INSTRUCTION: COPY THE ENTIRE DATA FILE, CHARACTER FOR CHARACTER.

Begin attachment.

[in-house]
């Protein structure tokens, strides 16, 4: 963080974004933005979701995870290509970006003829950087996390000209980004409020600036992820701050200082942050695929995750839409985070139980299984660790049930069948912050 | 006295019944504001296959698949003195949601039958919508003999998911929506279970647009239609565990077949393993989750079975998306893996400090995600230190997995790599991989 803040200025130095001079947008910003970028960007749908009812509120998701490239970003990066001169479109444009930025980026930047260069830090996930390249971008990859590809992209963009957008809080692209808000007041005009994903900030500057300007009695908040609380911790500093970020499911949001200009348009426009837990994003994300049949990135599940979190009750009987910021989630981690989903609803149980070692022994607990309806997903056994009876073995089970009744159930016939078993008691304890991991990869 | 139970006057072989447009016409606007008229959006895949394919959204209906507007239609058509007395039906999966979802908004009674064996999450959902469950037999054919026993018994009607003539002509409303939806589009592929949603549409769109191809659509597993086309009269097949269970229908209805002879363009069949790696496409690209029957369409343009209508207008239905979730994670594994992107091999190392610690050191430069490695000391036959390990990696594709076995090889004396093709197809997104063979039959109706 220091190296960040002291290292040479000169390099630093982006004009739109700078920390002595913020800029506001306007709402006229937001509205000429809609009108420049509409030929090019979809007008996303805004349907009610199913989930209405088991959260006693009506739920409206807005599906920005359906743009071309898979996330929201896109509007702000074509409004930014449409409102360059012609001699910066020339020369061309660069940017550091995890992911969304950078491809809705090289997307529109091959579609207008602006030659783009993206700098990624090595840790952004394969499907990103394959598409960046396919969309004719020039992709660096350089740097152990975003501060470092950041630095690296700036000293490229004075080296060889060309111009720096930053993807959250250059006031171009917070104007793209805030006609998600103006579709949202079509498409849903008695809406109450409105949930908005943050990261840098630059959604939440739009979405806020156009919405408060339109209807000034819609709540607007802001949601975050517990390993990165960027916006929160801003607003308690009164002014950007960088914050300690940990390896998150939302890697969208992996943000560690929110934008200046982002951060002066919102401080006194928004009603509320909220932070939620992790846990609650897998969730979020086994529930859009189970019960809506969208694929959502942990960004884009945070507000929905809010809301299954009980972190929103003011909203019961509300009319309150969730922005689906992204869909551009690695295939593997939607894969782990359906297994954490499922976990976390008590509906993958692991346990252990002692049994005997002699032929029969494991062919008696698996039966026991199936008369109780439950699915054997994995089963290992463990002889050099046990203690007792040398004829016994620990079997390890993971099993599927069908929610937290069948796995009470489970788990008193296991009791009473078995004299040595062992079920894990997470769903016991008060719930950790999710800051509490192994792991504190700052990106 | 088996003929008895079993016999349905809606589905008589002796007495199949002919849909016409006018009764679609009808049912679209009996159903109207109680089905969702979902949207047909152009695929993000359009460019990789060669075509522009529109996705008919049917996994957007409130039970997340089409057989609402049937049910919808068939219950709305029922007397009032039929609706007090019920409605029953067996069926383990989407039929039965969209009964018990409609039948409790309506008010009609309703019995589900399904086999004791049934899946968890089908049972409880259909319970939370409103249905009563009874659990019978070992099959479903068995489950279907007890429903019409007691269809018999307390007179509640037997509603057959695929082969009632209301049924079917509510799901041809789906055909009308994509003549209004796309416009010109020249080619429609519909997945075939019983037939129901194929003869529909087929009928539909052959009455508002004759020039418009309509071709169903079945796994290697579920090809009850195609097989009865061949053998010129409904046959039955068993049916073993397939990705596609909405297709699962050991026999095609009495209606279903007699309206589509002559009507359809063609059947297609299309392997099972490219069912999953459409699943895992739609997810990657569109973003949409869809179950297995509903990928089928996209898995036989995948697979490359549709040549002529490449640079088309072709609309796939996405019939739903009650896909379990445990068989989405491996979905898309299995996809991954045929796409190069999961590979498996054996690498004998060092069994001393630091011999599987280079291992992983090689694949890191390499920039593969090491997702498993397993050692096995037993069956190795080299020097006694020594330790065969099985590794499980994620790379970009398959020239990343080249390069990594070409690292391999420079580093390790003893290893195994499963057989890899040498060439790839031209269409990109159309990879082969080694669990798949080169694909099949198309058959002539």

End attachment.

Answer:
[in-house]
């Protein structure tokens, strides 16, 4: 963080974004933005979701995870290509970006003829950087996390000209980004409020600036992820701050200082942050695929995750839409985070139980299984660790049930069948912050 | 006295019944504001296959698949003195949601039958919508003999998911929506279970647009239609565990077949393993989750079975998306893996400090995600230190997995790599991989 803040200025130095001079947008910003970028960007749908009812509120998701490239970003990066001169479109444009930025980026930047260069830090996930390249971008990859590809992209963009957008809080692209808000007041005009994903900030500057300007009695908040609380911790500093970020499911949001200009348009426009837990994003994300049949990135599940979190009750009987910021989630981690989903609803149980070692022994607990309806997903056994009876073995089970009744159930016939078993008691304890991991990869 | 139970006057072989447009016409606007008229959006895949394919959204209906507007239609058509007395039906999966979802908004009674064996999450959902469950037999054919026993018994009607003539002509409303939806589009592929949603549409769109191809659509597993086309009269097949269970229908209805002879363009069949790696496409690209029957369409343009209508207008239905979730994670594994992107091999190392610690050191430069490695000391036959390990990696594709076995090889004396093709197809997104063979039959109706 220091190296960040002291290292040479000169390099630093982006004009739109700078920390002595913020800029506001306007709402006229937001509205000429809609009108420049509409030929090019979809007008996303805004349907009610199913989930209405088991959260006693009506739920409206807005599906920005359906743009071309898979996330929201896109509007702000074509409004930014449409409102360059012609001699910066020339020369061309660069940017550091995890992911969304950078491809809705090289997307529109091959579609207008602006030659783009993206700098990624090595840790952004394969499907990103394959598409960046396919969309004719020039992709660096350089740097152990975003501060470092950041630095690296700036000293490229004075080296060889060309111009720096930053993807959250250059006031171009917070104007793209805030006609998600103006579709949202079509498409849903008695809406109450409105949930908005943050990261840098630059959604939440739009979405806020156009919405408060339109209807000034819609709540607007802001949601975050517990390993990165960027916006929160801003607003308690009164002014950007960088914050300690940990390896998150939302890697969208992996943000560690929110934008200046982002951060002066919102401080006194928004009603509320909220932070939620992790846990609650897998969730979020086994529930859009189970019960809506969208694929959502942990960004884009945070507000929905809010809301299954009980972190929103003011909203019961509300009319309150969730922005689906992204869909551009690695295939593997939607894969782990359906297994954490499922976990976390008590509906993958692991346990252990002692049994005997002699032929029969494991062919008696698996039966026991199936008369109780439950699915054997994995089963290992463990002889050099046990203690007792040398004829016994620990079997390890993971099993599927069908929610937290069948796995009470489970788990008193296991009791009473078995004299040595062992079920894990997470769903016991008060719930950790999710800051509490192994792991504190700052990106 | 088996003929008895079993016999349905809606589905008589002796007495199949002919849909016409006018009764679609009808049912679209009996159903109207109680089905969702979902949207047909152009695929993000359009460019990789060669075509522009529109996705008919049917996994957007409130039970997340089409057989609402049937049910919808068939219950709305029922007397009032039929609706007090019920409605029953067996069926383990989407039929039965969209009964018990409609039948409790309506008010009609309703019995589900399904086999004791049934899946968890089908049972409880259909319970939370409103249905009563009874659990019978070992099959479903068995489950279907007890429903019409007691269809018999307390007179509640037997509603057959695929082969009632209301049924079917509510799901041809789906055909009308994509003549209004796309416009010109020249080619429609519909997945075939019983037939129901194929003869529909087929009928539909052959009455508002004759020039418009309509071709169903079945796994290697579920090809009850195609097989009865061949053998010129409904046959039955068993049916073993397939990705596609909405297709699962050991026999095609009495209606279903007699309206589509002559009507359809063609059947297609299309392997099972490219069912999953459409699943895992739609997810990657569109973003949409869809179950297995509903990928089928996209898995036989995948697979490359549709040549002529490449640079088309072709609309796939996405019939739903009650896909379990445990068989989405491996979905898309299995996809991954045929796409190069999961590979498996054996690498004998060092069994001393630091011999599987280079291992992983090689694949890191390499920039593969090491997702498993397993050692096995037993069956190795080299020097006694020594330790065969099985590794499980994620790379970009398959020239990343080249390069990594070409690292391999420079580093390790003893290893195994499963057989890899040498060439790839031209269409990109159309990879082969080694669990798949080169694909099949198309058959002539």